Long Trail: A New Approach – Day 3

Day 3 – Wednesday 7/13/2022

Peru Peak Shelter (64.5) to US-4 (104.5)

40.0 miles / 8,155 ft gain / 8,878 ft loss

2.7 mph

Start: 3:52am

Finish: 6:43pm

Elapsed: 14 hrs 51 min

This day was tougher than expected. I felt pretty sleepy in the morning, even after taking some caffeinated Spring Energy gels and a caffeine pill. I was just tired from the previous two days. Thankfully, the trail was very chill for the first part of the day. I got a very pretty twilight view from the ledges of Baker Peak, then the trail meandered through a camping area in the Big Branch Wilderness, which has an amazing “highway” of bog boards. I remembered being ecstatic about those bog boards when I hiked the AT. My feet hurt horribly then, and it was such a relief not to have to worry about stubbing my already-torn-up toes on rocks and roots, or plunging my feet into the mud; plus the wooden planks have a little bit of give and bounce to them. I can’t think of enough great things to say about bog boards. Bog boards!

Now (2022)
Then (2020)

Despite feeling tired, I just cruised and took care of business for the first part of the day. I was excited to see the “Katahdin 500 miles” sign just after crossing Upper Cold River Road. I remember seeing that sign when hiking the AT and signing the register next to it with the message, “I can’t believe I made it this far!” Very good vibes at this sign. Next came the section that just pummeled me: Killington! I loved Killington my first time passing through it, and I loved it this time too. It is magical up there. But, it would be by far the longest sustained climb of the hike so far, from Clarendon Gorge at 860′ to where the trail skirts near the summit at 3,900′. Yowza.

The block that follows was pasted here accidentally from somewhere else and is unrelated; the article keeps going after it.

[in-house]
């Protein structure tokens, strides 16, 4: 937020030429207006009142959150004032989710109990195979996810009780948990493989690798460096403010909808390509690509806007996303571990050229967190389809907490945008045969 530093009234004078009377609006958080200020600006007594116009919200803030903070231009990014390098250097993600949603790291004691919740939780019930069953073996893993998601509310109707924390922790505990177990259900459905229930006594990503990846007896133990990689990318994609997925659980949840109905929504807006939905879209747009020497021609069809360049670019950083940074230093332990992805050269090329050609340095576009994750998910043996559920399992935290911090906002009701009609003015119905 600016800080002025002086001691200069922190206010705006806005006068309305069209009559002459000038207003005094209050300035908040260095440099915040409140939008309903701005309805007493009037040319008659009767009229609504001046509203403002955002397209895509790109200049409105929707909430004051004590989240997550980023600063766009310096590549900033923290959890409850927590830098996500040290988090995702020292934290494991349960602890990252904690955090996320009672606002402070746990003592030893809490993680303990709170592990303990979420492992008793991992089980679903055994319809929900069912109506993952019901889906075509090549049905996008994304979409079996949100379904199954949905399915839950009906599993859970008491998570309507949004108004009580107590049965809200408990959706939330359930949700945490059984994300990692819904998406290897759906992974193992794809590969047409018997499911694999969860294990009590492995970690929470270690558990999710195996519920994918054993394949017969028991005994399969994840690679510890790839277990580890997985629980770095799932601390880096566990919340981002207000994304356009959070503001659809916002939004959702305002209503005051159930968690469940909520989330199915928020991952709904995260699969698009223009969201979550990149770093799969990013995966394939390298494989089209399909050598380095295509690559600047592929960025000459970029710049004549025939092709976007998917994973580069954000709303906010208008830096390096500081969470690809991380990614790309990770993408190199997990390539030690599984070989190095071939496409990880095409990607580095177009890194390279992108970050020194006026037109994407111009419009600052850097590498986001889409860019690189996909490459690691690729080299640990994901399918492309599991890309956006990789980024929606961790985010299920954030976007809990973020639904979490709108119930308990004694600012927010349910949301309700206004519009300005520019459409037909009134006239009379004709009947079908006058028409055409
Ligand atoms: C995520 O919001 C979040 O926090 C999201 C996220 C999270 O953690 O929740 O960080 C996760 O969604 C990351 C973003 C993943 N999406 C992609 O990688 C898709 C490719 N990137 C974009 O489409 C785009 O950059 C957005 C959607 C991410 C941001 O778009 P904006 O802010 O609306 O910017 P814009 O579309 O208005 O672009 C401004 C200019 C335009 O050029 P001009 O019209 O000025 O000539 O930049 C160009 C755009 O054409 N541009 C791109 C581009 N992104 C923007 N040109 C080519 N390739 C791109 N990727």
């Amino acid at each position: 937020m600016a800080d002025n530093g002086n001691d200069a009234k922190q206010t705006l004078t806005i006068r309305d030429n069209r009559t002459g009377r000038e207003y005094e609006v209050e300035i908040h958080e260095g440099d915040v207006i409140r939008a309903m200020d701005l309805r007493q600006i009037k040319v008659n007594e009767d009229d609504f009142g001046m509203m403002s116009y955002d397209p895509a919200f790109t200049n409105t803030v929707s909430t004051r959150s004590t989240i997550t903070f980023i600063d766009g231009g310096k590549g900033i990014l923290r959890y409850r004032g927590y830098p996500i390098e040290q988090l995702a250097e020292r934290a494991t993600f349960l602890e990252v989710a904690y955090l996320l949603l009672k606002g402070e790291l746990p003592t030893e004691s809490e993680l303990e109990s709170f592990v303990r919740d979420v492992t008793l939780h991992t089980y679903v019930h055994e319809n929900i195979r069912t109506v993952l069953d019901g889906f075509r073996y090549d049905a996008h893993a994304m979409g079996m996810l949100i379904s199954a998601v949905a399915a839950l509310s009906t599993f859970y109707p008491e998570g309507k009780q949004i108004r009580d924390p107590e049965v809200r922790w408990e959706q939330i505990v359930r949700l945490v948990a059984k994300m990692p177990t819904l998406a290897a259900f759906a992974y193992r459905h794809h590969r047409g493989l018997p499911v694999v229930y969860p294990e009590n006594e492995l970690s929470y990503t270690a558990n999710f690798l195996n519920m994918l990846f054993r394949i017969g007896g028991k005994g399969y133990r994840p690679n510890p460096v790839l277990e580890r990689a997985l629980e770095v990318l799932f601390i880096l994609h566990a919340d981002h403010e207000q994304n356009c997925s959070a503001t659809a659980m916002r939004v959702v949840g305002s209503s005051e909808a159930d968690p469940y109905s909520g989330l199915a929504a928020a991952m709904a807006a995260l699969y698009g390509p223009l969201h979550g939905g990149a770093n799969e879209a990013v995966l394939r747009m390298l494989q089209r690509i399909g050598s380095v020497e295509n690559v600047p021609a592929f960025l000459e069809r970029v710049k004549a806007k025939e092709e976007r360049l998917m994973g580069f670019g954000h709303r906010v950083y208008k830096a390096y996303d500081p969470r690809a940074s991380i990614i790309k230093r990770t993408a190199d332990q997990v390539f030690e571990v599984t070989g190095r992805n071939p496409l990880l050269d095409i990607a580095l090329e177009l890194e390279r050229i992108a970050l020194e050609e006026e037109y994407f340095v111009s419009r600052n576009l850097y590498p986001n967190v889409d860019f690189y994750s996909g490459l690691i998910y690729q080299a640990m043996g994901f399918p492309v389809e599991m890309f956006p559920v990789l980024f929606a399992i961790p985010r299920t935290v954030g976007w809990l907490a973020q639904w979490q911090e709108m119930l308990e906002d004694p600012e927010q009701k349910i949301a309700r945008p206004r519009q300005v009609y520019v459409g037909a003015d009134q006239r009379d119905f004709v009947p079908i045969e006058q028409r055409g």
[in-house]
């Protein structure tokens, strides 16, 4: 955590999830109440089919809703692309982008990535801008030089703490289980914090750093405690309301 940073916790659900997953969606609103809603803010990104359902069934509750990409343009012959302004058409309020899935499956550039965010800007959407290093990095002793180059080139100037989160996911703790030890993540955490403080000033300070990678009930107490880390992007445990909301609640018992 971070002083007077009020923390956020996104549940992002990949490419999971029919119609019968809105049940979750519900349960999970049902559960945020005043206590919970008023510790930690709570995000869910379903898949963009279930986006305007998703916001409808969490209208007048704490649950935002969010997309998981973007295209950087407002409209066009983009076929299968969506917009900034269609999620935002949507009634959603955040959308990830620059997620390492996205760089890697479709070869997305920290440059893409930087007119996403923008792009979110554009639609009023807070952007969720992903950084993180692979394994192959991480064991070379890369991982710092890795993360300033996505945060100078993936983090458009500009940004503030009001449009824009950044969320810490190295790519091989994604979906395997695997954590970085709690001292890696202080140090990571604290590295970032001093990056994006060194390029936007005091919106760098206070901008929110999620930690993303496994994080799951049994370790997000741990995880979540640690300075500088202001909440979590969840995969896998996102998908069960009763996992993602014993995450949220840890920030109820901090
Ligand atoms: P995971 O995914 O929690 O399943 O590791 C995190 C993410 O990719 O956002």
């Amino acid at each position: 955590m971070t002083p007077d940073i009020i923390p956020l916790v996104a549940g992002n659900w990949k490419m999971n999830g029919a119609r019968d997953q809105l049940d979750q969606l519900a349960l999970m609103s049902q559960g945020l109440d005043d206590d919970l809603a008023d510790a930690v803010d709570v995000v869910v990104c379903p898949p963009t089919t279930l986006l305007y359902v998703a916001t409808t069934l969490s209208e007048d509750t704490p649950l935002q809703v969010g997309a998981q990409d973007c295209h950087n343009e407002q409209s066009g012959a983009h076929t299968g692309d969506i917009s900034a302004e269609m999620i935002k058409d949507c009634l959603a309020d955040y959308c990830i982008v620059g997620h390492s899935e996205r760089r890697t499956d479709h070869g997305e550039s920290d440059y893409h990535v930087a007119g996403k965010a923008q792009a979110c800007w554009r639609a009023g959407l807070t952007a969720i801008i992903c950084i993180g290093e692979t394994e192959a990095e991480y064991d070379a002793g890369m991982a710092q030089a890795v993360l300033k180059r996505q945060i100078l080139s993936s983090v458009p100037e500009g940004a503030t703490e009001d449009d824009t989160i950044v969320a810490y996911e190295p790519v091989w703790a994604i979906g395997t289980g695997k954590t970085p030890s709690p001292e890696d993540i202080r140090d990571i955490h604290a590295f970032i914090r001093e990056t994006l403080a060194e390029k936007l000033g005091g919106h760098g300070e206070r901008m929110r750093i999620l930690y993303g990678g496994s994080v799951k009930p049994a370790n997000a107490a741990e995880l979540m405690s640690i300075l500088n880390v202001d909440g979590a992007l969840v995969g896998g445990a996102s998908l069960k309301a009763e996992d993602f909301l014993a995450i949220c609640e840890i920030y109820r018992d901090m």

This photo doesn’t do justice for the vibrant green moss up on Killington!

The climb was a total haul and I felt dog-tired by the time I reached Cooper Lodge situated right near Killington Peak. It would be no easy trip down either, with 6.3 miles and 2,000′ of elevation loss to my destination at US-4. This was one of those moments where I had to remind myself, “You like it here, you enjoy this!” I admired the lush forest, the bright green moss, and took in yummy fresh earthy smells. Before my hike someone commented, “All that oxygen in the trees, that must be so good for you!” I supposed they were right.

Oh yes… the struggle.. you can see it on my face! Haha

Along the descent my feet started to hurt, again I think I was just really feeling the last couple days of hiking. I was ready to rest. I was happy to emerge at US-4 with plenty of time to spare before the pub closed. I walked across the street, touched the AT/LT sign to mark where I was leaving the trail, and sent a little message with my tracker that I was stopping. From there, I turned right and walked 0.8 miles up the road to Inn at Long Trail, the promised land of hot food, running water, and soft pillows.

I’m pretty sure I heard angels singing!